As that new breed of dad, I wanted to involved in all aspects of my chldrens' live: the feedings, diaper changes, etc. And while my wife has been very good at involving me in many of these tasks, the one she hasn't been so open to is dressing and grooming the kids (activities my wife has expressed needing help with). When I've done these in the past, she has been critical, wondering why i didn't put on the "right" outfit or come their hair just so. The net effect: I eschew these activities now for fear of being criticized. My wife complains she needs help with these things, but it falls on deaf ears. So, I guess both of us are caught between a rock and a hard place.

8:31 AM  
Anonymous Anonymous said...

I agree to most of that, and I can see some of that with my husband and myself. I want to point out one thing though...Moms don't necessarily have any more experience than dads, and they are expected to be the perfect mom. But when dads make mistakes it's ok...that so sucks!

9:27 AM  
Anonymous Anonymous said...

Guys, tell your wife/mom of your baby very kindly and specifically, "Honey, I love our baby and I will always do my very best to take care of and protect him/her. Now shoo!" Or something similar. And follow through. Also, try telling her to take an hour/couple hours/day off and let you take care of the little one, then surprise the pants off of her and prove to her that you are capable of taking care of the baby! You will need to give her time to adjust to this too. I do, however completely agree with the "gate-keeper mom" thing, I am one. I would just about die of shock if my husband did the things I mentioned above. Stand up for yourselves and take some responsibility for allowing the mom to be the gate-keeper. Keep trying, don't give up! For me, I feel like I need to be a gate-keeper because my husband doesn't take any initiative to take care of our kids and hasn't from day 1, although he's great with other people's kids...oh, and good luck!

9:45 AM  
Anonymous LHessel said...

I absolutely agree that this is a real phenomenon, but the analysis seems simplistic to me. It seems to me that we need to differentiate between a personality flaw -- that of being an unreasonable control freak, as can be seen in the case of the parent who criticizes the other parent's selection of clothing -- and that of a biological mandate that manifests in a skilled advantage. As the person who hormonally is most in tune with the baby and primal mothering instinct, my sense as to what is appropriate trumps my husband's ideas that are arrived at outside of the context of biology and the mother-baby dyad. If my husband says, "you need to let the baby cry," there's a reason that I reject that on a visceral level -- as a mother whose bonding process was not disturbed, I'm wired to feel that way. My husband may decide that he agrees with me on an intellectual level, but he does not have as strong an instinctive response for nuture. That doesn't mean that he shouldn't be involved in the care -- he should, from the very beginning, because an intuitive sense of right care can develop from that. My point is only that the mother does initially have a far better sense of what's needed, and that it's not helpful to pretend that it's not a factor that should be recognized and worked with in a respectful way.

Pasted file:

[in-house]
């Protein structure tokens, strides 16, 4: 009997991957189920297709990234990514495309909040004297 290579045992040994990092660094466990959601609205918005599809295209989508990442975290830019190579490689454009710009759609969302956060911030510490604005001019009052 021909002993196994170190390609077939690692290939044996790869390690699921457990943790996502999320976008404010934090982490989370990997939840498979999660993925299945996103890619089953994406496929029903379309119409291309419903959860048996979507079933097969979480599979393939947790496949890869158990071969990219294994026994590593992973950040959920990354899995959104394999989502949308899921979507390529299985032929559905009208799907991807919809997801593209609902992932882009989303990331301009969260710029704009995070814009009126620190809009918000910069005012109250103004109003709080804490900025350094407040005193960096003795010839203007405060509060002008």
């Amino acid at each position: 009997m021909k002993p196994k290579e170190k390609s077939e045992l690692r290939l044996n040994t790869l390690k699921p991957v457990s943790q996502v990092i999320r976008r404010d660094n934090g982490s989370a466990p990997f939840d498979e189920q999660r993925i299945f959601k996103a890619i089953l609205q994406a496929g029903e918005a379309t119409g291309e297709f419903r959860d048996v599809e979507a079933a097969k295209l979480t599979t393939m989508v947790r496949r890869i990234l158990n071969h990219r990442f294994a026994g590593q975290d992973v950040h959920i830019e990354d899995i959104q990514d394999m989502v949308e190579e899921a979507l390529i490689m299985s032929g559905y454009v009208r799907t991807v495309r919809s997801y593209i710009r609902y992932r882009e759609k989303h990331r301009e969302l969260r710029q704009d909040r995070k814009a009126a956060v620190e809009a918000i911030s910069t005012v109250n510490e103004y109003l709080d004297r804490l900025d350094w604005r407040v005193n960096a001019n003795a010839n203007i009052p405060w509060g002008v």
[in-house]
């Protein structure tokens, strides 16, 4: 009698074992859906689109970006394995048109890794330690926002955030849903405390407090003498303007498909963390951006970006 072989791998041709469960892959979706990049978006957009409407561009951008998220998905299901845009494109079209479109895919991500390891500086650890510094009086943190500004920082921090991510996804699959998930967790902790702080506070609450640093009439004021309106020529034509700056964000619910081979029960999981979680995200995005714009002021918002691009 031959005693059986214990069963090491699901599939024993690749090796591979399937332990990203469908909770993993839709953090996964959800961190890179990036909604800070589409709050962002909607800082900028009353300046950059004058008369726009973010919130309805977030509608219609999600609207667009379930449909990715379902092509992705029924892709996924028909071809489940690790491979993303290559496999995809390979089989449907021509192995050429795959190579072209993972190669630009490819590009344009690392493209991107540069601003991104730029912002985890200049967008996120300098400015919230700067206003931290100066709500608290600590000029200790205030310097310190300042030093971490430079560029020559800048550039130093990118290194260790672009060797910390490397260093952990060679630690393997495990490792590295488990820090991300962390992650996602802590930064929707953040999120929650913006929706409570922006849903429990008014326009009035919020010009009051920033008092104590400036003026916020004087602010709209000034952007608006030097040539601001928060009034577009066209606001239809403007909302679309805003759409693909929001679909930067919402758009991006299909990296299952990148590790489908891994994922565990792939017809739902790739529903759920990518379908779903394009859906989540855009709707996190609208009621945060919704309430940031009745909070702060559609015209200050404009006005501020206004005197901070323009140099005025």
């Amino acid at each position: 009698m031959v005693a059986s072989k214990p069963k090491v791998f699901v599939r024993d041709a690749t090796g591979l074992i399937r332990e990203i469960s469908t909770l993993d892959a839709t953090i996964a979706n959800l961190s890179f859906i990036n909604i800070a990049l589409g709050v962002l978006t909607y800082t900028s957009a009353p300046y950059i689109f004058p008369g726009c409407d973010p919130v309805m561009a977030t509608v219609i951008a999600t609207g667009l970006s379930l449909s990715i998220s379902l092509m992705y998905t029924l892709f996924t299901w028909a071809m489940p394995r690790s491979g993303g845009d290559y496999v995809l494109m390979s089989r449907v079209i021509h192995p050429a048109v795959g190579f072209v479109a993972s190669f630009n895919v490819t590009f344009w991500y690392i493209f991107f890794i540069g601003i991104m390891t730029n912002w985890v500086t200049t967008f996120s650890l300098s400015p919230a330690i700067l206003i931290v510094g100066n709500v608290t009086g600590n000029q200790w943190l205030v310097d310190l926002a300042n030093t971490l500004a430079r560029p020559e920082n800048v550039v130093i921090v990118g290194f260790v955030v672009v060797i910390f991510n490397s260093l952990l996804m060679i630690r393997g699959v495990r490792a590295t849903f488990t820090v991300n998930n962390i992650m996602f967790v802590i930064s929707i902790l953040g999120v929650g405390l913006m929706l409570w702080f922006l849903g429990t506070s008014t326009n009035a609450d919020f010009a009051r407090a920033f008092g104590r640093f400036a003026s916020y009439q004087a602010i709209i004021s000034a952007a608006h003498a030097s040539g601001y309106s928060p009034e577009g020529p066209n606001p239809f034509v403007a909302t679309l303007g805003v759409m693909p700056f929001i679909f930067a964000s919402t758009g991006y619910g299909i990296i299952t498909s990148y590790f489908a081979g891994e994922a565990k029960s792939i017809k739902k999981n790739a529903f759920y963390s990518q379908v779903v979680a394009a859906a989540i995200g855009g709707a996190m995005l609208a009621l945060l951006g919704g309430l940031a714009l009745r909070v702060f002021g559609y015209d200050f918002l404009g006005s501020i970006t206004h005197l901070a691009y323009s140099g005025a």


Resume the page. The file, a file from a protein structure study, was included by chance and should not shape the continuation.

Regarding the preschool example, I have another perspective as a mother who has witnessed similar situations in which the dad is the social minority. I offer that the New Dad in the example (understandably) misinterpreted the situation because of his own insecurity. I personally have never seen the ostracism be related to judgment of the father as less capable; rather there is a subtle social taboo, after one has children and in the presence of one's children, against interacting with a man on the same level as a woman. Also, as for those women who are too quick to step in and offer help, they are a *type* which is quick to do the same to other mothers as well. This is known as "co-parenting" and it's what happens when busybody control freaks get around other people's children. I'd guess it's only the New Dad's perception that he's being singled out as inept, because he is outside of what he thinks is a single-minded group. In reality, the social dynamics within a group of mothers is complex and not at all homogeneous, as much as it may appear to be from the outside.

10:40 AM